A fearless voice
Since talking to strangers about sex is part of her job, Jennifer Vanderschaeghe, the executive director of the Central Alberta AIDS Network, is used to being bold.
But turning 40 has made Vanderschaeghe more fearless still.
Not only is Vanderschaeghe still professionally preaching safe sex, she’s also become a regular skier after recently losing 113 pounds (51 kg).
Now she’s set to talk publicly about vaginas as a cast member of Eve Ensler’s The Vagina Monologues — which is being performing at Red Deer’s Memorial Centre on Saturday, Feb. 9, for the seventh year as a fundraiser for the AIDS network.
“It was something I felt I needed to do,” said Vanderschaeghe, who grew up a “theatre geek” but hasn’t faced any stage lights in 20 years. “I guess I was always a person who wants to be a little wild and this is another way to be wild . . . I get to say the word ‘vagina’ more than most women do” — possibly in a lifetime.
Vanderschaeghe admitted, “I’ve had an unusual last couple of years,” having recently lost her father to cancer around the time she hit a milestone birthday.
She set her mind on weight loss, and then learning to ski, because “I was getting older and I thought if I’m ever going to do this, it would be now.”
By taking on the Vagina Workshop speech in Ensler’s Monologues, Vanderschaeghe feels she’s stepping out on stage and outside her comfort zone for a good cause: She’s helping remove a stigma from discussions about female anatomy and sexuality.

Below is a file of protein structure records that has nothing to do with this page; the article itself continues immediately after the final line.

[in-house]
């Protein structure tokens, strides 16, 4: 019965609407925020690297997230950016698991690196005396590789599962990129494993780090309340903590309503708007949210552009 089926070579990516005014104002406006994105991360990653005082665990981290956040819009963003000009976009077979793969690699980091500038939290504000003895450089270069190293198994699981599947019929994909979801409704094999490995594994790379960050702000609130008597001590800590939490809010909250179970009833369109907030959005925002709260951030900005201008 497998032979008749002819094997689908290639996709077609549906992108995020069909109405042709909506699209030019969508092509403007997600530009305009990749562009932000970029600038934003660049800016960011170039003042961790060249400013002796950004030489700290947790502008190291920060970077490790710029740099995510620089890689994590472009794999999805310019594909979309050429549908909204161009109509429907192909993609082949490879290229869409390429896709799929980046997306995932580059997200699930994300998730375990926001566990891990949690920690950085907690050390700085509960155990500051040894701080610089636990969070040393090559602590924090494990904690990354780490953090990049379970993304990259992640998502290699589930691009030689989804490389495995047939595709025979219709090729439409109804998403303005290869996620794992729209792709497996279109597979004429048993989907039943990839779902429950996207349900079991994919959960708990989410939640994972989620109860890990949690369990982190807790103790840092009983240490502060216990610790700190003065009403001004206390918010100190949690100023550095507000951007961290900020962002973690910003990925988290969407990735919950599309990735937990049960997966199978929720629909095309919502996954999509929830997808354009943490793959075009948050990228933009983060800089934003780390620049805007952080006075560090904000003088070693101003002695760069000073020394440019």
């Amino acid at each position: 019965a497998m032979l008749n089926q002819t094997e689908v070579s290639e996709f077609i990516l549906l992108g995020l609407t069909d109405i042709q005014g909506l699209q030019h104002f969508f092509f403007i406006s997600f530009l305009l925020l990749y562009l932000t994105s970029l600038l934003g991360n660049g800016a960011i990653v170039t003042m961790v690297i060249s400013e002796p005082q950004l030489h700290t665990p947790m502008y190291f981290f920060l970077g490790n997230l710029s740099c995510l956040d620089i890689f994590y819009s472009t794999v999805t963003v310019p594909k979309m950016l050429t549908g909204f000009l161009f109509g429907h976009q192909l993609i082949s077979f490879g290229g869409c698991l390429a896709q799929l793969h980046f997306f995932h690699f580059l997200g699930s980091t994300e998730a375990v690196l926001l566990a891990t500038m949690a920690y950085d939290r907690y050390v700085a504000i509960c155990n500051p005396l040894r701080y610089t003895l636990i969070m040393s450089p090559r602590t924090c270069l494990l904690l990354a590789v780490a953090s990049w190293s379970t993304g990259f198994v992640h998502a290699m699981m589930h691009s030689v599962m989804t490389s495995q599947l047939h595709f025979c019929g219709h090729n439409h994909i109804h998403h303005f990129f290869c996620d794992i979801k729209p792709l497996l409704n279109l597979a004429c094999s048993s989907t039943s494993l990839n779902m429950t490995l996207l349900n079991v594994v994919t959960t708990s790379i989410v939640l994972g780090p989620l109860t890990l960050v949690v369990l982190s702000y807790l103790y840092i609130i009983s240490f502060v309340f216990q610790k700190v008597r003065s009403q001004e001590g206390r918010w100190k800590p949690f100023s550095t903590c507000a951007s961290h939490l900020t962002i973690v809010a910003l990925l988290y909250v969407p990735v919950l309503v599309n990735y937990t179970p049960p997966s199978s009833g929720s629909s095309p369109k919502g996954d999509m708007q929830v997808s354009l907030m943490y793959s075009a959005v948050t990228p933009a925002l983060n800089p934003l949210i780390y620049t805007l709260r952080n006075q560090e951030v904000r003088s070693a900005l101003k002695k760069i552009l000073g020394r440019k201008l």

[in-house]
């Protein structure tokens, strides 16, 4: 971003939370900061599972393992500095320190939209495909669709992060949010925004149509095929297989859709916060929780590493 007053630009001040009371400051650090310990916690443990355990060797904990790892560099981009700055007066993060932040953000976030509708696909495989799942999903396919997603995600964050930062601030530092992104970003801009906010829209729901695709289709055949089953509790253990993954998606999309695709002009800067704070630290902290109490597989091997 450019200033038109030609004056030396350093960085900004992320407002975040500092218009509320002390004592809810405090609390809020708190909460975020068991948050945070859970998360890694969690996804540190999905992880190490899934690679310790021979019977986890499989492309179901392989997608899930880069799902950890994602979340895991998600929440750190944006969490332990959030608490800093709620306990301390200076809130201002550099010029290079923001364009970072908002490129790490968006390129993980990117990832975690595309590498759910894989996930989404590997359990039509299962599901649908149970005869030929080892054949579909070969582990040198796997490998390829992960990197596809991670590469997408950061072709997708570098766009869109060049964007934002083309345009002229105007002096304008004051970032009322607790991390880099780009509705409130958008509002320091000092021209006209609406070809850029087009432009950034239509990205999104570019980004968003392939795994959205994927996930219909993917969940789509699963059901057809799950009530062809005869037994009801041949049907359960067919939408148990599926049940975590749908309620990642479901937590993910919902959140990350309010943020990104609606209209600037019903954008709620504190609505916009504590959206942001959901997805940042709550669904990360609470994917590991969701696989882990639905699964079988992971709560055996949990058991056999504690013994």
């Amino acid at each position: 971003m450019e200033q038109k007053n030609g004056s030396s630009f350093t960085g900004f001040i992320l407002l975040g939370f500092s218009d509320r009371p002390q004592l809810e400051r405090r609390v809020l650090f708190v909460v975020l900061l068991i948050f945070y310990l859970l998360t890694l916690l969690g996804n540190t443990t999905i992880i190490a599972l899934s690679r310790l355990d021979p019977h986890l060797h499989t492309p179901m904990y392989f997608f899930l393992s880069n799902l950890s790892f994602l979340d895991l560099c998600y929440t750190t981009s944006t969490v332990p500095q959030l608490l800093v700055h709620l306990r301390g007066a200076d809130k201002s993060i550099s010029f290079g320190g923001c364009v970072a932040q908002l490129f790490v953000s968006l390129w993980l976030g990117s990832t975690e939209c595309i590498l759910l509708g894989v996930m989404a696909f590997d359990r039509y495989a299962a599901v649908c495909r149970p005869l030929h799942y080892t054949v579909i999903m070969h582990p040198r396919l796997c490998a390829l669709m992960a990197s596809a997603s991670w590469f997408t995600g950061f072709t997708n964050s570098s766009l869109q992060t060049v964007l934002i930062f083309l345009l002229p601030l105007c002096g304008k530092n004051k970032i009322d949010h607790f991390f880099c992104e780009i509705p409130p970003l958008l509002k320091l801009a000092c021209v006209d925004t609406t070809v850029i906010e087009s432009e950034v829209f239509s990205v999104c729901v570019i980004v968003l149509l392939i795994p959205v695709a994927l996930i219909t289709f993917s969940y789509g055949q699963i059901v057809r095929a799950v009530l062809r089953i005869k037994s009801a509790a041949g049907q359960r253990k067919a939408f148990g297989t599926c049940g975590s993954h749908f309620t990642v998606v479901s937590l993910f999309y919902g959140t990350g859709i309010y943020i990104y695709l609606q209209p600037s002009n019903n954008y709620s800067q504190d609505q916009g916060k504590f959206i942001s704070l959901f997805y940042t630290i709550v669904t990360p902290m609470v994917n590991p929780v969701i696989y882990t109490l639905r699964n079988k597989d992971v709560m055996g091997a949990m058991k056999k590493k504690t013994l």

Just as importantly, this year’s The Vagina Monologues is drawing attention to continued violence against women — particularly in patriarchal cultures.
Ensler recently wrote a special monologue dealing with the horrific gang rapes of young women in India that sparked widespread demonstrations demanding change in attitudes towards women.
“We didn’t realize she was going to write it — and I’m sure Eve Ensler didn’t realize it either” until the recent high-profile crimes were committed, said Vanderschaeghe.
Two other bold Red Deer women are delivering this new monologue — Melody Stang and Kayla Williams of The Dirrty Show. The duo, who just released a CD, are known for singing comic ditties about sex acts. “They already sing provocative songs about women’s bodies and masturbation” so were a natural choice,” said Vanderschaeghe, with a chuckle.
Stang said she and Williams are used to dealing with sexuality in a funny way. But when it comes to violence against women, she believes it’s good to speak up and get serious. “It’s an important topic and needs to be talked about more. Any help we can give to spread awareness, we are happy to give it.”
The Dirrty Show will entertain with some tunes before The Vagina Monologues begins.
Stang and Williams join this year’s cast, including Vanderschaeghe, local realtors Darlis Bachusky and Stephanie Walsh, three Canadian World Youth program students from Nicaragua, Montreal and Vancouver, and many others.
Vanderschaeghe is aiming to raise $8,000 from the performance to fund programs for vulnerable women, particularly sex workers in Red Deer. It’s vital that the annual network fundraiser continues to be a success, she added, because “it really impacts what we can do.”
Doors to the Memorial Centre open at 7 p.m. The Dirrty Show will perform from about 7:15 to 7:45 p.m., and The Vagina Monologues begin at 8 p.m. Tickets are $30 from the Black Knight Ticket Centre.